“Literally the only person in the world who could’ve kept her from doing who knows what.” She’s repeated the words Danny Rand said to them, when he explained what had happened. “He was probably right.” She spoke as if the existence of Elektra Natchios and her and Matt’s actions hadn’t caused her in particular any pain. “So he saved the city. And now I’m left wondering if it was right of us, to treat what he was doing the way we did, if maybe we should’ve…oh, God, there’s so much we should’ve done…”

“I just wanted him to not die.” Foggy’s voice comes out weak, feeble; it doesn’t feel easy to even breathe, let alone speak. “And I brought him…” He stops himself from saying something incriminating out on the street, but barely. He’s dangerously close to not caring about any of that. It’s not like they can do anything to Matt anymore.

“I don’t think that made much of a practical different to things, in the end,” says Karen dully, and somehow it’s that, and the utter helplessness of it, that breaks him.

He sees Karen jump at the first sob he lets out. He can’t blame her; it’s an ugly sound, one he never thought himself capable of making. More rip themselves out of him, and the tears blur his vision. He struggles not to fall to his knees. Some distant part of him is still yelling you can’t do this, but the rest of him is lost, because it just hurts too much, and Matt is *gone* and he’ll never get him back, never make it right, never forgive himself, and he’s lost and broken and left alone…

Except not alone, he’s reminded, as Karen’s arms wrap themselves around him, and her soothing whispers fill his ears, and she lets him collapse against her breast and cry and cry and cry. At some point he thinks she’s nudging them forward and waving her arm, and then they’re in the back of a cab, and she’s still holding him close, giving the driver her address and saying something about breakfast. He clings to her even after the tears start to dry up, because he’s not sure how he’ll cope when he has to let go.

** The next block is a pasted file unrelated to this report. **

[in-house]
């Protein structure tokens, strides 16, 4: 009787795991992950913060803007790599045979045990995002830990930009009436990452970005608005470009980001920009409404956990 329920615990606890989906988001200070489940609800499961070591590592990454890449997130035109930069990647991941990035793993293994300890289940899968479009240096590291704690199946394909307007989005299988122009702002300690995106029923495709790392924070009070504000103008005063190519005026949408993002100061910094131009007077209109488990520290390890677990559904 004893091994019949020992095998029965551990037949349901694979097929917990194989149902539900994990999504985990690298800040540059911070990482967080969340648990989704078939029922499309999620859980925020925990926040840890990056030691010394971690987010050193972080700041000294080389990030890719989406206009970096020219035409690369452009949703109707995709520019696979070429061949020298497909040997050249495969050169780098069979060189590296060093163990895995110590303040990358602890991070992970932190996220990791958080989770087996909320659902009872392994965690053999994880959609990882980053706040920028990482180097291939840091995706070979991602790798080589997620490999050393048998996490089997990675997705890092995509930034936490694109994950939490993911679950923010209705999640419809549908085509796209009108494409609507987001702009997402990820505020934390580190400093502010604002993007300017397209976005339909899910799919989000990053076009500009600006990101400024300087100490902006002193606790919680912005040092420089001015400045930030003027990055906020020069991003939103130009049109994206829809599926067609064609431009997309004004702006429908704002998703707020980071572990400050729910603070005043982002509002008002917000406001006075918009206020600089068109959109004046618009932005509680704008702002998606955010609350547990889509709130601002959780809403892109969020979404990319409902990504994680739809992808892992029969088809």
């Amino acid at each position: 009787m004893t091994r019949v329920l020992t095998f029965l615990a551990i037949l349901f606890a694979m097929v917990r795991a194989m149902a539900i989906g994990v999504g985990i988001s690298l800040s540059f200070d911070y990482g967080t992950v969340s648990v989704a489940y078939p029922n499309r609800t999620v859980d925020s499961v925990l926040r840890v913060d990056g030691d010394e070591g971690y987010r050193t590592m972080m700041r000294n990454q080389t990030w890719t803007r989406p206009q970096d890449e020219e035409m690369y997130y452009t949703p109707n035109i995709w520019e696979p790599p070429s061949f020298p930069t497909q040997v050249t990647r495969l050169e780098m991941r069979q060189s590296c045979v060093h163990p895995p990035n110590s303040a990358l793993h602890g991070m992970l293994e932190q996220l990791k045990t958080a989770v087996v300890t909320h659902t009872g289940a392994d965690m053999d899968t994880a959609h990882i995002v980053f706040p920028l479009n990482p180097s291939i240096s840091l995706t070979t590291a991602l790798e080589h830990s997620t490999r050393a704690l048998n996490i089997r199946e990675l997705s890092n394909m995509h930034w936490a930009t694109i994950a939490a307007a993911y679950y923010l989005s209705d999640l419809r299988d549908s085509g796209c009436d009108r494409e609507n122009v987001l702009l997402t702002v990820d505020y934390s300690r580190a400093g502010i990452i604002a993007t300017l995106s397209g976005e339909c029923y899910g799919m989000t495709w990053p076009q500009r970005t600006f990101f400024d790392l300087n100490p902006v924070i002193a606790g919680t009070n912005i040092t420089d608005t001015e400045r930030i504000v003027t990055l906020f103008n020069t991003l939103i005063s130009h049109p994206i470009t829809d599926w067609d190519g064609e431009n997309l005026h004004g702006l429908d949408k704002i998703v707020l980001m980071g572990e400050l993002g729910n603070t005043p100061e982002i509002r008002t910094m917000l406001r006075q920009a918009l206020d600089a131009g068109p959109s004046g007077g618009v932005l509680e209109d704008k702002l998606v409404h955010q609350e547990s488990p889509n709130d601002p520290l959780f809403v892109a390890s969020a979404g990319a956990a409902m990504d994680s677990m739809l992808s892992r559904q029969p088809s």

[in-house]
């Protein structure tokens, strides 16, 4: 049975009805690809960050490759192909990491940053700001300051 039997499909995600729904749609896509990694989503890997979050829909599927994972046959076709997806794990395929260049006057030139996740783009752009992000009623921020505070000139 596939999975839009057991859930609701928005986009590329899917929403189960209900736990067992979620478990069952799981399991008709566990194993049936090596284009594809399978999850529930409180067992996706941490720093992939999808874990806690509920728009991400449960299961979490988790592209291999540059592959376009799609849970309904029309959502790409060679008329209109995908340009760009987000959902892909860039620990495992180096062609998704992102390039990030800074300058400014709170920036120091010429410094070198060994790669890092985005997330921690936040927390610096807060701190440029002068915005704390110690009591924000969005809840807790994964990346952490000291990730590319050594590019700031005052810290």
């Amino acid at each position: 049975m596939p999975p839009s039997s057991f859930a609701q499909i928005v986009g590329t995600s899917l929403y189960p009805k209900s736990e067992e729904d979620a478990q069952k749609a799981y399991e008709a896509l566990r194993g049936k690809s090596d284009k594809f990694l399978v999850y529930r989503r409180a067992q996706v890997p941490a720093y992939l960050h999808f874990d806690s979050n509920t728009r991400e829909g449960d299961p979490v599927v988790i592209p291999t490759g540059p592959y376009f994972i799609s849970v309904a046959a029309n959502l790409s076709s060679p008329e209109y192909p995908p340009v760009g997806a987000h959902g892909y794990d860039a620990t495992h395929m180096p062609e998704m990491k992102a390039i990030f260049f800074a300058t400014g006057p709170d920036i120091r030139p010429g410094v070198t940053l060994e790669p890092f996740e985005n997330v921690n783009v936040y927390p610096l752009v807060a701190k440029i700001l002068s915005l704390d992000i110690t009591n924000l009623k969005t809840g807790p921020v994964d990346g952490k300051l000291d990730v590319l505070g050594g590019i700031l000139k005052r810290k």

“Stay with me, Foggy,” she says, before he can beg the same of her. “At least until you have to go out to meet with someone. They won’t expect me at the office today, and I don’t want to be alone.” He can hear how she’s starting to cry again herself.

He can probably stay with her at least an hour, he thinks, more if he pauses completely for breakfast. Which is a very good idea; they both need to eat. He’s going to try to persuade her to sleep, too, if she thinks she can afford to, while he goes out to do the remaining meetings and get the job done. And then go meet with everyone to tell them it’s done. Even if he brings them the best possible news, it won’t be at all easy to talk to Claire.

“I keep thinking about something Malcolm said.” Karen only sounds a little cracked, though he feels tears trickle down into his hair. “Trish and I rehearsed that double act you saw us do, and he stood in for Strieber and gave us feedback, and let us bounce ideas off him. And he said to us that it’s not an easy task, being the person who cares about the hero. But it makes both you and them better people, even if there are a lot of days when it doesn’t seem like it’s doing so. Of course there are a lot of times Matt brought out the worst in each of us, but even so, I think he’s right.

It doesn’t make me feel any better right now.” She lets out a laugh laced with pain. “But…”

Maybe it will, in a few days, or a month, or a year. Right now, that seems far away, though.